How to Create a Faux Concrete Paint Finish

6 Materials
1 Hour

Have you seen the popular concrete decor? They can expensive to buy, and you may not want to tackle making a DIY concrete project. But here’s how to make an easy faux finish concrete that anyone can do!

Recently I needed a big planter for my new tree. It needed to be a really big pot for this tree!

I was looking online at large concrete planters when I realized I actually had a lightweight fiberglass planter in the basement that was just the right size. The thing was, it is red, and I wanted something more neutral.

I thought about just painting it gray, but then the wheels started turning and I thought maybe I could make it look like concrete if I could give it some texture.

Recently I tried to add texture to paint using some glitter in the paint. It worked to create texture, but it needed several coats of paint to stop the glitter from sparkling. This time, I decided to try mixing some sand in the paint. It absolutely worked! Here's how I did it:

Materials Needed

  • Gray chalk paint
  • White chalk paint
  • Paper plate
  • Medium sized paint brush
  • Sand or dirt

Where can you find free sand or dirt? Anywhere! Raid your kid's sand box, grab some dirt at a park or from your yard. You can even sweep up some off of a sidewalk if you live in the city. Just make sure it's clean of debris. I only used about a half cup of dirt for this project.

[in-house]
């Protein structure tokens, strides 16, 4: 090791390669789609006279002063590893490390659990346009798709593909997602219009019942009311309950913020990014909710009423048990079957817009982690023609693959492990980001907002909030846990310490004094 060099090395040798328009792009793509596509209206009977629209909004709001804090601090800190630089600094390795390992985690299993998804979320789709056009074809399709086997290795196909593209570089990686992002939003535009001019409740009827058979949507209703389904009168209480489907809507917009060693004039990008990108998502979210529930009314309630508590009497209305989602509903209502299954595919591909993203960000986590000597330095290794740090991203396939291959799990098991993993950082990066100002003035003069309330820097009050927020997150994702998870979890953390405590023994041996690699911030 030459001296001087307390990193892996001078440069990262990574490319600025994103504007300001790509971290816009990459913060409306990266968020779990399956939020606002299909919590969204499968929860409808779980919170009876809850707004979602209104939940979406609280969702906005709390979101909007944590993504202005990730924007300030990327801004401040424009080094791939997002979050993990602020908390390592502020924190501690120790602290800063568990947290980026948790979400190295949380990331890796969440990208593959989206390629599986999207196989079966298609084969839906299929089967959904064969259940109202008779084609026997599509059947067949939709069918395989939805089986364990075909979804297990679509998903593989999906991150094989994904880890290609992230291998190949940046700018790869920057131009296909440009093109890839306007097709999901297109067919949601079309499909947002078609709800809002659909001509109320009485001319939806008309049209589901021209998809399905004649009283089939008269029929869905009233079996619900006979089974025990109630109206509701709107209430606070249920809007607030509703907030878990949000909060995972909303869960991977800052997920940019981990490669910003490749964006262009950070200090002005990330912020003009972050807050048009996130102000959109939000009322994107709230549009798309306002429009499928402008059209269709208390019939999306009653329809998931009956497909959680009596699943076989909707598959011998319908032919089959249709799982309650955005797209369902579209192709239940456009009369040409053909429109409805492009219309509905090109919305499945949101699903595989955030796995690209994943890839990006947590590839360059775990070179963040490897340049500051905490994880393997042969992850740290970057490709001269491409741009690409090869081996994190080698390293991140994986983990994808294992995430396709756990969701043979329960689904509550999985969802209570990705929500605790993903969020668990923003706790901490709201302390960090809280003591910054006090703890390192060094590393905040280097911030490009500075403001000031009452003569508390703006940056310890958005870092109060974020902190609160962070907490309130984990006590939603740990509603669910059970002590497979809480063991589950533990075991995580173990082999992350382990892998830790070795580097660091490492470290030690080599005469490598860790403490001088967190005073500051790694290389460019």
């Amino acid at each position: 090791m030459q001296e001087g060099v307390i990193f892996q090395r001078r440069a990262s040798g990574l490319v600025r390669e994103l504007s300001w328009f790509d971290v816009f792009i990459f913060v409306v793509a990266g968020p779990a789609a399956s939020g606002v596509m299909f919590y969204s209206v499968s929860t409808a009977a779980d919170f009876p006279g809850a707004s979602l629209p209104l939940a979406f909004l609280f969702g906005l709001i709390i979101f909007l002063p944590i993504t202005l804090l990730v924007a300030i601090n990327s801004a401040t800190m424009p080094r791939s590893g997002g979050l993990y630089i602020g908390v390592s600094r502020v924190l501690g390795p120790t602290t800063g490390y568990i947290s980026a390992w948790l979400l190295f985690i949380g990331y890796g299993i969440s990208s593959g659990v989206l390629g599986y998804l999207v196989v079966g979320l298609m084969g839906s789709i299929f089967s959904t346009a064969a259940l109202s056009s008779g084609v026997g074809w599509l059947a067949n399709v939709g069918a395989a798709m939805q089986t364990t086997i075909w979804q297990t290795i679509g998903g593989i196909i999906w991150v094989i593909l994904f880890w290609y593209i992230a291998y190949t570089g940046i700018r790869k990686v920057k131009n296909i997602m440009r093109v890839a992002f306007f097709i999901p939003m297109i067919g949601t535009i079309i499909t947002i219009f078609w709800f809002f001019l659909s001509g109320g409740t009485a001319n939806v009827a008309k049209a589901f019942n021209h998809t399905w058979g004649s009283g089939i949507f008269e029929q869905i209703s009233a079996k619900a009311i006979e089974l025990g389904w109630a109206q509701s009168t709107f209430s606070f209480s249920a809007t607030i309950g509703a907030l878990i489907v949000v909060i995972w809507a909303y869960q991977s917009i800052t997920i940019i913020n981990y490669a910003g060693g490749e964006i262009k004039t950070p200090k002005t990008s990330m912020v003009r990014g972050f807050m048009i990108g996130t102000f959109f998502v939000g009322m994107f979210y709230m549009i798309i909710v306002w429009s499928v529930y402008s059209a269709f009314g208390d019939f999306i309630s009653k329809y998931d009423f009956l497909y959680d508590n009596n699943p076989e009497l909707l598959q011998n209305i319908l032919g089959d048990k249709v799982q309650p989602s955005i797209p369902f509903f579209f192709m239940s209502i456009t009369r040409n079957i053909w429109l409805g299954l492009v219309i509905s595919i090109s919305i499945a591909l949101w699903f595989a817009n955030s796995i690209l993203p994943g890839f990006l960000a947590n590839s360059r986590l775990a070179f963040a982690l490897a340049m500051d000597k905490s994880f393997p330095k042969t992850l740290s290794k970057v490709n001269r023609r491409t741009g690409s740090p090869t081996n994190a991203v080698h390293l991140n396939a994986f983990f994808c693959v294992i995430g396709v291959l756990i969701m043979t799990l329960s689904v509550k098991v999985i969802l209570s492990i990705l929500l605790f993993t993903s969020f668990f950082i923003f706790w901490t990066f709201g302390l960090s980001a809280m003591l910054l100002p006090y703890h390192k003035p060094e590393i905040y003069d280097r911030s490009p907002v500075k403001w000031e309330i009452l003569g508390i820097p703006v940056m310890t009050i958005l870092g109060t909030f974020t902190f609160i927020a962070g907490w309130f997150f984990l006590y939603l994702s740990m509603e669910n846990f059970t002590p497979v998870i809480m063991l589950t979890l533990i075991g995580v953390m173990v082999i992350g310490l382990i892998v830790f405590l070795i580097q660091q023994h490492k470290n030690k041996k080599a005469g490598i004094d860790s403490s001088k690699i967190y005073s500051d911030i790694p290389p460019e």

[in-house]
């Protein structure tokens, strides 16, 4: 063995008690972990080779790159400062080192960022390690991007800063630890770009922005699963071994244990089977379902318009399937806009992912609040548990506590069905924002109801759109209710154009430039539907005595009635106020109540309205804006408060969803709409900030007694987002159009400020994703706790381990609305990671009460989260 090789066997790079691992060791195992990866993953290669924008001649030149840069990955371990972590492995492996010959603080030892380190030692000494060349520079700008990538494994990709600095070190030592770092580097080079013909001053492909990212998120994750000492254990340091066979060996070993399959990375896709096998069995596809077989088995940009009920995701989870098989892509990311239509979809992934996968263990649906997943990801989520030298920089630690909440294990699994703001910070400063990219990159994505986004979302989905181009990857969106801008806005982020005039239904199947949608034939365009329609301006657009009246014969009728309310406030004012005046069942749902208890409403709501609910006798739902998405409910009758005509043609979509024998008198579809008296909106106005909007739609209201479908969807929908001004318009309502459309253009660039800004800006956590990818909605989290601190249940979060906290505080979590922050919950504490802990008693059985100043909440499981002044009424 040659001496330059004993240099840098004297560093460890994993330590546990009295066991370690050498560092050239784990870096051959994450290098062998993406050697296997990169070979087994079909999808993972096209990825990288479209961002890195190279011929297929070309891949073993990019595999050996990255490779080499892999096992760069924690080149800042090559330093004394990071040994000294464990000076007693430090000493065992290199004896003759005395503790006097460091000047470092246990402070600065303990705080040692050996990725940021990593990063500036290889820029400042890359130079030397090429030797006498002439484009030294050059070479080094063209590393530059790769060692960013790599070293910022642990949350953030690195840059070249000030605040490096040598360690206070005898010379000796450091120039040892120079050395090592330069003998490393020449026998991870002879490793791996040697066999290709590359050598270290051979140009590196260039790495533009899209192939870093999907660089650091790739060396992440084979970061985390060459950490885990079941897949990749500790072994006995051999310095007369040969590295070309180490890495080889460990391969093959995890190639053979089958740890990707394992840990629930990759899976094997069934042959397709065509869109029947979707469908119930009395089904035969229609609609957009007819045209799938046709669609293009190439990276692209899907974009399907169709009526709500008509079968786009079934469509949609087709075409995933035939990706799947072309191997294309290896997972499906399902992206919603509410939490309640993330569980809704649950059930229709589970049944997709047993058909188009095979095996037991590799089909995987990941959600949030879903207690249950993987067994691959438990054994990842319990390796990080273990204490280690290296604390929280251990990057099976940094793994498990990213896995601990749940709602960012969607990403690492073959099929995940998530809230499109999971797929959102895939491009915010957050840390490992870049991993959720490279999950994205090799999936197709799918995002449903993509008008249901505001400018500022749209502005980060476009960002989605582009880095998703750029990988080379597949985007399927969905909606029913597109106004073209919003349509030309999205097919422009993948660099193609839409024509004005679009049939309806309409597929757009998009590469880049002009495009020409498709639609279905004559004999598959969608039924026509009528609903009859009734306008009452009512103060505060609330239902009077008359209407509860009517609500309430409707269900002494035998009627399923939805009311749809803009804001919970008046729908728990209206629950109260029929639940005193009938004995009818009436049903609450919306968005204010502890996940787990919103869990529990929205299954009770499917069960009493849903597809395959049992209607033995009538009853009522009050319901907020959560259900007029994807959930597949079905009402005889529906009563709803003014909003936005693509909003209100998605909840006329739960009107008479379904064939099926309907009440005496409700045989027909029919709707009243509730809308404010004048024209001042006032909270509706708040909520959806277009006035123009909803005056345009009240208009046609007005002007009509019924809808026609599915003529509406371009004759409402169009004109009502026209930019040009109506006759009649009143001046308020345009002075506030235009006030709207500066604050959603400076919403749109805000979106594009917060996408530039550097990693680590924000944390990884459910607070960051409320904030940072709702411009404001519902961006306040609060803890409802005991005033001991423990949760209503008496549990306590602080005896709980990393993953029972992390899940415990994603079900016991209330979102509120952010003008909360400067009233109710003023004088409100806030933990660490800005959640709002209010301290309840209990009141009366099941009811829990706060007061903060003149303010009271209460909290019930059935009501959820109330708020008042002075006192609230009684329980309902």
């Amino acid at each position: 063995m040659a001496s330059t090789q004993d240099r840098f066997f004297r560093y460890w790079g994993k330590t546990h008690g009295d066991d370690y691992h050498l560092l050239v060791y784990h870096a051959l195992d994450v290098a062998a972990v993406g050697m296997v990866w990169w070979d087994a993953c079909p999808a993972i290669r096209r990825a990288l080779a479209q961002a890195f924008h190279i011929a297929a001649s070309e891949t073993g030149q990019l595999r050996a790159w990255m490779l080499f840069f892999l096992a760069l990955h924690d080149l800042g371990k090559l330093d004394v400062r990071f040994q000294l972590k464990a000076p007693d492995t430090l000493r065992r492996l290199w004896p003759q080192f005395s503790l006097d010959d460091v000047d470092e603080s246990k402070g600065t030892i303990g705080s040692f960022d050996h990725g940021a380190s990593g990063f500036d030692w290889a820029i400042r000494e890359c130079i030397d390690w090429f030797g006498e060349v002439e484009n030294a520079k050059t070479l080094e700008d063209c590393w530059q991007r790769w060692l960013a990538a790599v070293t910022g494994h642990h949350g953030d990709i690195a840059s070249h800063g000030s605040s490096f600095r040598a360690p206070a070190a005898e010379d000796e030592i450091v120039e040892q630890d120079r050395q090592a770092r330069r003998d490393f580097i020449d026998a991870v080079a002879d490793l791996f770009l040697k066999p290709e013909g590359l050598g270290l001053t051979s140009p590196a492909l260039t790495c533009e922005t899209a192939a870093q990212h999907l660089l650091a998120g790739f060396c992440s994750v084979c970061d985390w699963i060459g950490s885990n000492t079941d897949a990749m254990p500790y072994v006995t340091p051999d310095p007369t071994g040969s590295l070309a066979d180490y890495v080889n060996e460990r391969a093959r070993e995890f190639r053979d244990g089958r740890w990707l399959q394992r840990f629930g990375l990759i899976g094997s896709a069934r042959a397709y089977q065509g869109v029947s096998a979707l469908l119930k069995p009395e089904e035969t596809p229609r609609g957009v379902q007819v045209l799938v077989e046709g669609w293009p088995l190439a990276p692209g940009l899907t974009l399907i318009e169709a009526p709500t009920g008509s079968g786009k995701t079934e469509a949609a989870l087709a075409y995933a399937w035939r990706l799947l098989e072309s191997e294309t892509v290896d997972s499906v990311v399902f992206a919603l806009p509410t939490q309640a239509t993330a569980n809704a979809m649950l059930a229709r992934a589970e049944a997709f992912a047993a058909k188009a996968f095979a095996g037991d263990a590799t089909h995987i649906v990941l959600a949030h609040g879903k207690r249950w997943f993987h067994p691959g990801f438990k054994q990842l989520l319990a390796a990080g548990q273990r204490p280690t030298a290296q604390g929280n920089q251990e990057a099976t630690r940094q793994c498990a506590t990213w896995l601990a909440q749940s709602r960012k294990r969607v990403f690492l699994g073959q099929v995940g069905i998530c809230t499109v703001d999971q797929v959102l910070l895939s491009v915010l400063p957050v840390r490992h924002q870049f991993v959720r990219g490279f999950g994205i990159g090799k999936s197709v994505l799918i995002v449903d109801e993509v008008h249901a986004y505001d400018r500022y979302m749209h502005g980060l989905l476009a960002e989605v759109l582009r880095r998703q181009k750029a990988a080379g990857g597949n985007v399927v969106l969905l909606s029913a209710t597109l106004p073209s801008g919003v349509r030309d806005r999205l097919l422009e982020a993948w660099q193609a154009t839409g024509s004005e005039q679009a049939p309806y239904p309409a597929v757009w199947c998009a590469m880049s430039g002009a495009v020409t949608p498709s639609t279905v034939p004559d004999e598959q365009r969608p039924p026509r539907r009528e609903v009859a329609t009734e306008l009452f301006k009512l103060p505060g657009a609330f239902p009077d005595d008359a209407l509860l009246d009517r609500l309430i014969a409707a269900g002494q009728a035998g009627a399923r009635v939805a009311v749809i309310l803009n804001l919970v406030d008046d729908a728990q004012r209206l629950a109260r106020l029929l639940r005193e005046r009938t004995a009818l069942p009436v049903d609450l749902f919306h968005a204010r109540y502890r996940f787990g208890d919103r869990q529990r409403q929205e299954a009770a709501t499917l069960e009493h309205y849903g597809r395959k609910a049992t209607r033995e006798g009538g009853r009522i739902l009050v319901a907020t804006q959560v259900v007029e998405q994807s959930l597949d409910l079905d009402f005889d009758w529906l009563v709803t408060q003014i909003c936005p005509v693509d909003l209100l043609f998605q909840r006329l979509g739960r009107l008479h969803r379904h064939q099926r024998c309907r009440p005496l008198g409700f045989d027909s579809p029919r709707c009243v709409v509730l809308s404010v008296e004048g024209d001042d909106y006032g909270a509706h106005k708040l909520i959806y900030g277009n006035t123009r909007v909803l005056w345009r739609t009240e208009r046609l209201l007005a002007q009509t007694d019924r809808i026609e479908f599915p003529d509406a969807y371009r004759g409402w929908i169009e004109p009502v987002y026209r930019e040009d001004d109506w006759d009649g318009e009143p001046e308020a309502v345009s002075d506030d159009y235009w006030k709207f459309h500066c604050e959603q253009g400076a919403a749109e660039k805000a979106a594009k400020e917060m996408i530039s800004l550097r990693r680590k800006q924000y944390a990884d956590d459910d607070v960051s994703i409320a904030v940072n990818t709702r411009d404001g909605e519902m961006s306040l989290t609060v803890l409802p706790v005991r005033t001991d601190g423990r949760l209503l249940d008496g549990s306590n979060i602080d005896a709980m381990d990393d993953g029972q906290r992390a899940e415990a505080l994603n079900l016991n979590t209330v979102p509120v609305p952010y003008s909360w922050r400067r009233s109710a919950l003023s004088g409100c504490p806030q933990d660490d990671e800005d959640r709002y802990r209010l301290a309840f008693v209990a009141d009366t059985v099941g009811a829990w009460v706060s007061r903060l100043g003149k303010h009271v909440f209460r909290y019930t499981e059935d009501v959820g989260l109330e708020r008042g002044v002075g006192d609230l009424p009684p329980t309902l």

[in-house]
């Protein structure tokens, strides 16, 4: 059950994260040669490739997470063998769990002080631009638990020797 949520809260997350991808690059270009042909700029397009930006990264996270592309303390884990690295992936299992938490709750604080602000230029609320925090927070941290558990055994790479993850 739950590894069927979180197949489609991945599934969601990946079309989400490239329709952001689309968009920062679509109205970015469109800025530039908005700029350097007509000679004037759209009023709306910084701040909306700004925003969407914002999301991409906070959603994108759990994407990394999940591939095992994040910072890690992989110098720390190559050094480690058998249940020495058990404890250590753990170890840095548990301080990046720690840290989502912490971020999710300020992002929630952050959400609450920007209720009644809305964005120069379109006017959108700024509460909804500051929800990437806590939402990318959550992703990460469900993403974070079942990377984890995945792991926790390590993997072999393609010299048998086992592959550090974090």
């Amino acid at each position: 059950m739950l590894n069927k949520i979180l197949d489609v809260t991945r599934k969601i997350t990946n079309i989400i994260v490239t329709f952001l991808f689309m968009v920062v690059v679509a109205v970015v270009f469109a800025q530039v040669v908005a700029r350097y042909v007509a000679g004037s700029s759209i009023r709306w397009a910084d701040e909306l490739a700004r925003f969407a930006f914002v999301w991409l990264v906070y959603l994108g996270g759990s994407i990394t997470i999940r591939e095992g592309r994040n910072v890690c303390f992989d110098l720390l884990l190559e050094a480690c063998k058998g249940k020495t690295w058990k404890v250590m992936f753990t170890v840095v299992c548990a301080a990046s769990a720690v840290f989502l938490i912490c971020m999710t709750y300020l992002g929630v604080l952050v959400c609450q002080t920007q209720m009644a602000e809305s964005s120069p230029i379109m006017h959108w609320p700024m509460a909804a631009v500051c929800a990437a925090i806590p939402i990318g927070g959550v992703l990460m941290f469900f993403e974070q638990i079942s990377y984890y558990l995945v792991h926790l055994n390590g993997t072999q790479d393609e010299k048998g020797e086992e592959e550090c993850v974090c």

The Painting Process

1. Prime coat

Because the red color was so dark, I gave the whole pot a prime coat of white chalk paint. This also gave the second layer with the sand in it something to stick onto.

2. Sanded paint coat

It only took one coat of the gray chalk paint to cover well.

I used a paper plate to pour out my gray and white chalk paint. Then I added dirt. Yes, just some dirt out of my yard.

I added it and mixed it to a consistency that was thick with dirt but also still easily spreadable. If I added to much dirt and the paint was too lumpy or dry to spread well, I added some more paint to the mix.

I used a combination of all gray paint in some areas and gray lightened with some white to get the variation in color.

I brushed the paint on in most places, but I also kind of dabbed the paint on in others to get some variations in the texture. And since my planter already had the little holes that concrete planters can have, I went light on the sanded paint on them. I didn’t want them to get filled up or covered over.

I painted the inside of the planter down enough to be convincing. I stopped at the lip of the planter.

It dried fairly quickly since it’s chalk paint. I let it sit overnight just to make sure it was all dried and set. The next morning, I was very happy with it in the light of day. I think it looks pretty convincing as a concrete planter and I love the texture it has!

Now I'm looking around the house to find more things to give a faux concrete paint finish to. Planters and flower pots, vases, bottles, lamps, and candle holders are all good options for this finish.

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Dara The Roots of Home
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Frequently asked questions
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3 of 4 questions
  • Soleta Soleta on Jul 19, 2023

    Very nice. If you ate using the plzn

  • Soleta Soleta on Jul 19, 2023

    If you are using planters outside will this chalk paint stay on the planter?

  • Ka850936827 Ka850936827 on Jan 27, 2024

    I have wondered on these projects if after a while there is a problem of the paint/dirt sticking on the plastic? Has it been pretty durable? Just wondering if you have gotten any chipping or peeling?

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